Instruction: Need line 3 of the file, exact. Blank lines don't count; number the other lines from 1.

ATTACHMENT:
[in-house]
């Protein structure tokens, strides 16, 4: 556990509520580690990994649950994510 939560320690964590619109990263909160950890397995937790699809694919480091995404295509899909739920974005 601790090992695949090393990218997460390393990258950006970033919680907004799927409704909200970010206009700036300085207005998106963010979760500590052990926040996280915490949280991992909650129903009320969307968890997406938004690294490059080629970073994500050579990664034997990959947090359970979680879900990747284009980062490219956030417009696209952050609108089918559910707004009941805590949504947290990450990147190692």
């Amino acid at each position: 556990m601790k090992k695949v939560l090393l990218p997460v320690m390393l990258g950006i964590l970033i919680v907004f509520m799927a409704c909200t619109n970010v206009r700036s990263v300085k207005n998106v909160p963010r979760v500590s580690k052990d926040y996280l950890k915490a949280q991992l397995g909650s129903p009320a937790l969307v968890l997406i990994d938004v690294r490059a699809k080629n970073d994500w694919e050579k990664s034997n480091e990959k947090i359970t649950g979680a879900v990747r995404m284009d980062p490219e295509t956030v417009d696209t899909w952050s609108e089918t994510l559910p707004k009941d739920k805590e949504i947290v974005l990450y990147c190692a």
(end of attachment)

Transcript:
């Amino acid at each position: 556990m601790k090992k695949v939560l090393l990218p997460v320690m390393l990258g950006i964590l970033i919680v907004f509520m799927a409704c909200t619109n970010v206009r700036s990263v300085k207005n998106v909160p963010r979760v500590s580690k052990d926040y996280l950890k915490a949280q991992l397995g909650s129903p009320a937790l969307v968890l997406i990994d938004v690294r490059a699809k080629n970073d994500w694919e050579k990664s034997n480091e990959k947090i359970t649950g979680a879900v990747r995404m284009d980062p490219e295509t956030v417009d696209t899909w952050s609108e089918t994510l559910p707004k009941d739920k805590e949504i947290v974005l990450y990147c190692a």